Value investing has faced a crisis of confidence after five
tough years. Heres why we think the behavioral investing
principles that underpin the discipline are more relevant than
Its been nearly 80 years since the tenets of
behavioral investing were first described by Benjamin Graham
and David Dodd, the forefathers of value investing. And over
the last four decades, value investing has been highly
successful. But perhaps, argue critics, after five years of
subpar returns, the fundamental drivers of value stock
performance may no longer work.
We think the opposite is true. Traditionally, value
opportunities are created when a company faces a controversy
that triggers a decline in profits and its share price. Value
investors use research to determine whether the market reaction
has been exaggerated, meaning the stock is likely to rebound in
time, or whether the companys troubles are likely to
continue to push the stock down further into a value trap.
Behaviors that create opportunity include:
Loss aversion: The pain of losing money is often
perceived as greater than the pleasure from making money.
Trend extrapolation: Investors may wrongly conclude
that a recent negative trend will have enduring consequences
for the future.
Short-term focus: During times of crisis for a
company or for markets, it becomes more difficult for investors
to establish confidence in long-term forecasts.
Investor loss aversion was heightened by the severe crash of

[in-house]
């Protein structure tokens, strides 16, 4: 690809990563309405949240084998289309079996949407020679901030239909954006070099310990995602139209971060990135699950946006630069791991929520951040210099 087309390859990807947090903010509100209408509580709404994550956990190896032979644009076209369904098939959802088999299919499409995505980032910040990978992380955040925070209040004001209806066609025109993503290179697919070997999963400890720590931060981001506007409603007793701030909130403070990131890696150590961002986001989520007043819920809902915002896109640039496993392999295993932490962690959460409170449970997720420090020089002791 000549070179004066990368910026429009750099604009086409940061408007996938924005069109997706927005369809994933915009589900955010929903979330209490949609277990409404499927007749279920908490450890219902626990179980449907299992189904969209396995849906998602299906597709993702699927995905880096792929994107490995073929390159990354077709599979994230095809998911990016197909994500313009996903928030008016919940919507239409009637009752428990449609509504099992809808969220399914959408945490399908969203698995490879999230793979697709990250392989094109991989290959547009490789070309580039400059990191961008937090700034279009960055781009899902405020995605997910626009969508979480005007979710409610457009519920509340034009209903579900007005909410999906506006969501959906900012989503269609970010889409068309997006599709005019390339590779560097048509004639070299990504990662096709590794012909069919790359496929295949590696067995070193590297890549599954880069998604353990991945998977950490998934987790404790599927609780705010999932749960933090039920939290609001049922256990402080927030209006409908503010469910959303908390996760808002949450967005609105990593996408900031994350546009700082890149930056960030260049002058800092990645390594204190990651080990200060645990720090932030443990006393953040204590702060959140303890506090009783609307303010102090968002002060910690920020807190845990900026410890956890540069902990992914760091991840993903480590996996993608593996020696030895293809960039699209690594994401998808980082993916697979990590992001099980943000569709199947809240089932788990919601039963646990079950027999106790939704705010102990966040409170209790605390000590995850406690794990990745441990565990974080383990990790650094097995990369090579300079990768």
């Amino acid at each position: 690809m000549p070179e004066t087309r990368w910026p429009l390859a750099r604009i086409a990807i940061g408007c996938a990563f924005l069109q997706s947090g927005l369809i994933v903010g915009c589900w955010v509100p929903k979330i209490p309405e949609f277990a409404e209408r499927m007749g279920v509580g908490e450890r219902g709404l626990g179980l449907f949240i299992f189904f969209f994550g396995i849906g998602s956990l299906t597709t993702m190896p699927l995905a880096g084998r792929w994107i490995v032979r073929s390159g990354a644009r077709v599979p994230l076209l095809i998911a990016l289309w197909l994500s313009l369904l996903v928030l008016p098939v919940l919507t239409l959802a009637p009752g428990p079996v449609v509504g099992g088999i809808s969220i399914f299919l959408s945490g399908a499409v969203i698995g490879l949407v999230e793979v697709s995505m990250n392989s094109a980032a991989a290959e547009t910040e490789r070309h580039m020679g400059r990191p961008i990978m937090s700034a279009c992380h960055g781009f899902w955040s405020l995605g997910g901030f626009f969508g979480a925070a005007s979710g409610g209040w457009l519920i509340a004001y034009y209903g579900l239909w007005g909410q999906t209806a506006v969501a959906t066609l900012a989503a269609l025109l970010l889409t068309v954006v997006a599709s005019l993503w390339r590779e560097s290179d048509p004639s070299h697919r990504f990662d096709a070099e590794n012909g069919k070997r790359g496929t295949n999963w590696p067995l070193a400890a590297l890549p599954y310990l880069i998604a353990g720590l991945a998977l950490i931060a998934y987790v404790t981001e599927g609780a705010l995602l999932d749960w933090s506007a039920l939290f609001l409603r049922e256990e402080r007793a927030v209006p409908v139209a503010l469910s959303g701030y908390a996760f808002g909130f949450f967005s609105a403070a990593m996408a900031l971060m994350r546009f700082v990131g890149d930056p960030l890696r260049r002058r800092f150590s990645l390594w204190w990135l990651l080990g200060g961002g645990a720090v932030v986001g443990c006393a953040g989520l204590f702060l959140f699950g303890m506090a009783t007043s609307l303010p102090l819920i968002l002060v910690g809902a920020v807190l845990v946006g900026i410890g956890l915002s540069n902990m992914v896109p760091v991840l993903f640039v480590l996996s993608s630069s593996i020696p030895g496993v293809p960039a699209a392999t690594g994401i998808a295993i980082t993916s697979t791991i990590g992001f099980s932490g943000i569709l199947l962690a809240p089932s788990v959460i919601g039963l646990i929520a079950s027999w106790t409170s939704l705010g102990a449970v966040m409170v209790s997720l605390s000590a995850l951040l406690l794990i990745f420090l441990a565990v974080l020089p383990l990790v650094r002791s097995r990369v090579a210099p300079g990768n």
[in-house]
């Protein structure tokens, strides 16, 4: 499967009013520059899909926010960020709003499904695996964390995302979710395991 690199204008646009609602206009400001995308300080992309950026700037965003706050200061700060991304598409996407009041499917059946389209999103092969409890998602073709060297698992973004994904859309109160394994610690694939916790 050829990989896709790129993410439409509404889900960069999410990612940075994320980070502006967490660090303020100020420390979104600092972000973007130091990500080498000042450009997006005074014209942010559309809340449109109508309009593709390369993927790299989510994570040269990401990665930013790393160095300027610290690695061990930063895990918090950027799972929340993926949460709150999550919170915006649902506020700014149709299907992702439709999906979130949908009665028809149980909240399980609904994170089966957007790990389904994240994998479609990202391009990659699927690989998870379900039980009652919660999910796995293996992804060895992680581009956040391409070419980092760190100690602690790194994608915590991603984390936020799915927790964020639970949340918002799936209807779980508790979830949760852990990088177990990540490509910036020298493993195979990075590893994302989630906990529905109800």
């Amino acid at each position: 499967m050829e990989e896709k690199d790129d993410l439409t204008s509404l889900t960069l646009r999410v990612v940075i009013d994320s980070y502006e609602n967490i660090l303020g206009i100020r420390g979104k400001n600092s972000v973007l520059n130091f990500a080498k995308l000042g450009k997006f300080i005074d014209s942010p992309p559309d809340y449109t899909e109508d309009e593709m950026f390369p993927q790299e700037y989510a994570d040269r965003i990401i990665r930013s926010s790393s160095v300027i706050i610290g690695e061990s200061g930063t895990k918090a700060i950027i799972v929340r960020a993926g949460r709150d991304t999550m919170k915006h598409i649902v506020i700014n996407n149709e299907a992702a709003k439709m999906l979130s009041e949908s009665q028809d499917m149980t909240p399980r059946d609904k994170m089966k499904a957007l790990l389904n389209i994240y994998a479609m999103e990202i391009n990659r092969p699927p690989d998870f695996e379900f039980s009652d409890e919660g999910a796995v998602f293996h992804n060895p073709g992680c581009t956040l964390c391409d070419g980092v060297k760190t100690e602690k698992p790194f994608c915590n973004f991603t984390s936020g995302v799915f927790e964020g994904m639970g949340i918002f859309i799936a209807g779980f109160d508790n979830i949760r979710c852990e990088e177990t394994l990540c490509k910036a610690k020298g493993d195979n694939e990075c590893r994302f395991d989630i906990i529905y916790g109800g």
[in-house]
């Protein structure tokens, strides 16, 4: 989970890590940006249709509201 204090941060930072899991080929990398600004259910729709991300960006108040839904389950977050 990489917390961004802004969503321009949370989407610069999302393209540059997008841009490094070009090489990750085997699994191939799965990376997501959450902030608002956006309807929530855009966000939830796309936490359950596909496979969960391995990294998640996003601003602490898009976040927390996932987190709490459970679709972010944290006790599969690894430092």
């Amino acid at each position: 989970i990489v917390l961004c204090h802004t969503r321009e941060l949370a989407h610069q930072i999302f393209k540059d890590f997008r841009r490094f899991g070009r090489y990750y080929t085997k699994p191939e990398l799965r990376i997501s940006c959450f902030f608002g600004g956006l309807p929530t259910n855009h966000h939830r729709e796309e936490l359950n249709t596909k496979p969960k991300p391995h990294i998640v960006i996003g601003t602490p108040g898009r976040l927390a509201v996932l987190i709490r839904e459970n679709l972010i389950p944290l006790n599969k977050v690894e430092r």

2008 and the ensuing volatility. An abundance of bad economic
and corporate news has made erroneous trend extrapolation even
more ubiquitous. And as markets have lurched from crisis to
crisis, with recurrent spikes in volatility, investors
time horizons have become extremely short.
In other words, markets are saturated by behavioral biases
that are likely to eventually correct themselves and reward
investors who have stuck to their knitting and dared to defy
Many things have changed in the markets in recent years.
Trading costs have fallen and technology has made it easier
than ever to buy and sell stocks quickly. Instant information
on economic developments and companies flows around the world,
often adding unreliable noise to markets. Since these changes
promote emotional reactions by investors, we think that
traditional research-driven behavioral investing makes more
sense than ever in the 21st century.
The views expressed herein do not constitute research,
investment advice or trade recommendations and do not
necessarily represent the views of all AllianceBernstein
Joseph G. Paul is chief investment officer of North
American Value Equities and Kevin Simms is chief investment
officer, International Value Equities, both at